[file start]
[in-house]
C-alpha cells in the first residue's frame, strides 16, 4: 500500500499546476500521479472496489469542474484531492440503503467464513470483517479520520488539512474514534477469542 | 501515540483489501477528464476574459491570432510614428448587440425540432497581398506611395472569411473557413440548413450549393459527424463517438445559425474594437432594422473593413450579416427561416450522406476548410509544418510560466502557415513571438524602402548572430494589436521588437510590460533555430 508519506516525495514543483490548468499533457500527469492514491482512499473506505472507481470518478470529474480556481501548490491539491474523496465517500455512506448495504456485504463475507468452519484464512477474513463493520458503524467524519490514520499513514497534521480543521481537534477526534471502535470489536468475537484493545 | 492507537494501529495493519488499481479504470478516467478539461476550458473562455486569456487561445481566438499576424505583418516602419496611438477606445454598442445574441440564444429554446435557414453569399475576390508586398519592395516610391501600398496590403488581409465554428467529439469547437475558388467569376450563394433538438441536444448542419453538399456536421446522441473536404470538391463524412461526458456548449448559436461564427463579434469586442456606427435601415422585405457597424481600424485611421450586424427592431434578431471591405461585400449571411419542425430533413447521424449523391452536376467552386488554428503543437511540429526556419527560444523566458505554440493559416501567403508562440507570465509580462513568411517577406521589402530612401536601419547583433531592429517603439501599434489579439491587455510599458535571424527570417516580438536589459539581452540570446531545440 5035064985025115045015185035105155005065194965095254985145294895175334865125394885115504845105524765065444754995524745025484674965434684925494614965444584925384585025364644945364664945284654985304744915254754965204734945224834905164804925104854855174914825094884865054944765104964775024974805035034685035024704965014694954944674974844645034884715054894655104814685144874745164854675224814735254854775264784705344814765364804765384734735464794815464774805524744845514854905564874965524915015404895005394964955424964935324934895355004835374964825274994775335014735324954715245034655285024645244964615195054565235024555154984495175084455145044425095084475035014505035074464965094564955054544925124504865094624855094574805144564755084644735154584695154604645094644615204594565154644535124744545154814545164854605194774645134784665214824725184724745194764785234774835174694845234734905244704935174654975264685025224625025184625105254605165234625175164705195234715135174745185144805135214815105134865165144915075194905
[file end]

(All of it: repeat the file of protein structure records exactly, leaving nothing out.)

[in-house]
C-alpha cells in the first residue's frame, strides 16, 4: 500500500499546476500521479472496489469542474484531492440503503467464513470483517479520520488539512474514534477469542 | 501515540483489501477528464476574459491570432510614428448587440425540432497581398506611395472569411473557413440548413450549393459527424463517438445559425474594437432594422473593413450579416427561416450522406476548410509544418510560466502557415513571438524602402548572430494589436521588437510590460533555430 508519506516525495514543483490548468499533457500527469492514491482512499473506505472507481470518478470529474480556481501548490491539491474523496465517500455512506448495504456485504463475507468452519484464512477474513463493520458503524467524519490514520499513514497534521480543521481537534477526534471502535470489536468475537484493545 | 492507537494501529495493519488499481479504470478516467478539461476550458473562455486569456487561445481566438499576424505583418516602419496611438477606445454598442445574441440564444429554446435557414453569399475576390508586398519592395516610391501600398496590403488581409465554428467529439469547437475558388467569376450563394433538438441536444448542419453538399456536421446522441473536404470538391463524412461526458456548449448559436461564427463579434469586442456606427435601415422585405457597424481600424485611421450586424427592431434578431471591405461585400449571411419542425430533413447521424449523391452536376467552386488554428503543437511540429526556419527560444523566458505554440493559416501567403508562440507570465509580462513568411517577406521589402530612401536601419547583433531592429517603439501599434489579439491587455510599458535571424527570417516580438536589459539581452540570446531545440 5035064985025115045015185035105155005065194965095254985145294895175334865125394885115504845105524765065444754995524745025484674965434684925494614965444584925384585025364644945364664945284654985304744915254754965204734945224834905164804925104854855174914825094884865054944765104964775024974805035034685035024704965014694954944674974844645034884715054894655104814685144874745164854675224814735254854775264784705344814765364804765384734735464794815464774805524744845514854905564874965524915015404895005394964955424964935324934895355004835374964825274994775335014735324954715245034655285024645244964615195054565235024555154984495175084455145044425095084475035014505035074464965094564955054544925124504865094624855094574805144564755084644735154584695154604645094644615204594565154644535124744545154814545164854605194774645134784665214824725184724745194764785234774835174694845234734905244704935174654975264685025224625025184625105254605165234625175164705195234715135174745185144805135214815105134865165144915075194905